sqlalchemy.sql column Example Code

column is a callable within the sqlalchemy.sql module of the SQLAlchemy project.

Example 1 from alembic

Alembic (project documentation and PyPI page) is a data migrations tool used with SQLAlchemy to make database schema changes. The Alembic project is open sourced under the MIT license.

alembic / alembic / operations / ops.py

# ops.py
import re

from sqlalchemy.types import NULLTYPE

from . import schemaobj
from .base import BatchOperations
from .base import Operations
from .. import util
from ..util import sqla_compat


class MigrateOperation(object):

    @util.memoized_property
    def info(self):
        return {}

    _mutations = frozenset()


class AddConstraintOp(MigrateOperation):

    add_constraint_ops = util.Dispatcher()

    @property
    def constraint_type(self):
        raise NotImplementedError()

    @classmethod
    def register_add_constraint(cls, type_):
        def go(klass):
            cls.add_constraint_ops.dispatch_for(type_)(klass.from_constraint)
            return klass

        return go


## ... source file abbreviated to get to column examples ...


    @classmethod
    def bulk_insert(cls, operations, table, rows, multiinsert=True):

        op = cls(table, rows, multiinsert=multiinsert)
        operations.invoke(op)


@Operations.register_operation("execute")
class ExecuteSQLOp(MigrateOperation):

    def __init__(self, sqltext, execution_options=None):
        self.sqltext = sqltext
        self.execution_options = execution_options

    @classmethod
    def execute(cls, operations, sqltext, execution_options=None):
        r"""Execute the given SQL using the current migration context.

        The given SQL can be a plain string, e.g.::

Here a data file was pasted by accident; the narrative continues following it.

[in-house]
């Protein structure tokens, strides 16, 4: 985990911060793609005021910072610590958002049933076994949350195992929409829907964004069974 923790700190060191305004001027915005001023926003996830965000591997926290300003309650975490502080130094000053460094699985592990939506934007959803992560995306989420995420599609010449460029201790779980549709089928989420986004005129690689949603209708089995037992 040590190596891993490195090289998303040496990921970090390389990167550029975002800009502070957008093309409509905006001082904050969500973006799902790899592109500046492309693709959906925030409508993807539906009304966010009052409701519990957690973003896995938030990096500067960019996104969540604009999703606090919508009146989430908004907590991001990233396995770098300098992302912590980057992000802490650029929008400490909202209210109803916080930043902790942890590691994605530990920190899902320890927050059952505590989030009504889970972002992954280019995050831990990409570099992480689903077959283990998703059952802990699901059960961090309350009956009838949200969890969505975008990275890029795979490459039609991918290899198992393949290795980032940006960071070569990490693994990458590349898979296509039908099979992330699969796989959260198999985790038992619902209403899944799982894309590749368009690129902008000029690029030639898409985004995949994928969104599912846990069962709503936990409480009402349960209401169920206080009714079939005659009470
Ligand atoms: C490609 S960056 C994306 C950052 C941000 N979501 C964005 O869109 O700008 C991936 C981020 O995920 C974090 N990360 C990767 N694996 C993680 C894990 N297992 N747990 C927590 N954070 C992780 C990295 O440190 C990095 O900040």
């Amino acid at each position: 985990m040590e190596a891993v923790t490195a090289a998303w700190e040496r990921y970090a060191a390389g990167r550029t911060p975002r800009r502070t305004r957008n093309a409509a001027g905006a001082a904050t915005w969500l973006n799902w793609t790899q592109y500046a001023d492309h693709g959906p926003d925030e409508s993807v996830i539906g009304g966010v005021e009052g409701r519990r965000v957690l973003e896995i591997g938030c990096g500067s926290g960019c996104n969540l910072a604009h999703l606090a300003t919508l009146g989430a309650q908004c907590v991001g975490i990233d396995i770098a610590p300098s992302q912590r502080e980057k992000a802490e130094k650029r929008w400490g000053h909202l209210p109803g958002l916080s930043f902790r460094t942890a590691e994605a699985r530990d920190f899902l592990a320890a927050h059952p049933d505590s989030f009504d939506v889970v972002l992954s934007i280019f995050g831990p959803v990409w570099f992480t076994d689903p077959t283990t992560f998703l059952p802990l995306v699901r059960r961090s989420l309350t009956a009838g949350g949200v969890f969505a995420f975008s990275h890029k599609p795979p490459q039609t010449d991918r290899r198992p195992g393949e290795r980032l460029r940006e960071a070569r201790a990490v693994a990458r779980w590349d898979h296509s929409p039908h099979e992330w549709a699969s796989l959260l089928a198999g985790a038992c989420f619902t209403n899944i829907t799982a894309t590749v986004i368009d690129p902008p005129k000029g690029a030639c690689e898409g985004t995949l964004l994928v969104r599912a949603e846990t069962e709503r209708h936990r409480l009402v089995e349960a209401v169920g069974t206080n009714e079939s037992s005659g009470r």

op.execute("INSERT INTO table (foo) VALUES ('some value')")

        Or it can be any kind of Core SQL Expression construct, such as
        below where we use an update construct::

            from sqlalchemy.sql import table, column
            from sqlalchemy import String
            from alembic import op

            account = table('account',
                column('name', String)
            )
            op.execute(
                account.update().\\
                    where(account.c.name==op.inline_literal('account 1')).\\
                    values({'name':op.inline_literal('account 2')})
                    )

        Above, we made use of the SQLAlchemy
        :func:`sqlalchemy.sql.expression.table` and
        :func:`sqlalchemy.sql.expression.column` constructs to make a brief,
        ad-hoc table construct just for our UPDATE statement.  A full
        :class:`-sqlalchemy.schema.Table` construct of course works perfectly
        fine as well, though note it's a recommended practice to at least
        ensure the definition of a table is self-contained within the migration
        script, rather than imported from a module that may break compatibility
        with older migrations.

        In a SQL script context, the statement is emitted directly to the
        output stream.   There is *no* return result, however, as this
        function is oriented towards generating a change script
        that can run in "offline" mode.     Additionally, parameterized
        statements are discouraged here, as they *will not work* in offline
        mode.  Above, we use :meth:`.inline_literal` where parameters are
        to be used.
        When producing MySQL-compatible migration files,
        it is recommended that the ``existing_type``,
        ``existing_server_default``, and ``existing_nullable``
        parameters be present, if not being altered.

        Type changes which are against the SQLAlchemy
        "schema" types :class:`-sqlalchemy.types.Boolean`
        and  :class:`-sqlalchemy.types.Enum` may also
        add or drop constraints which accompany those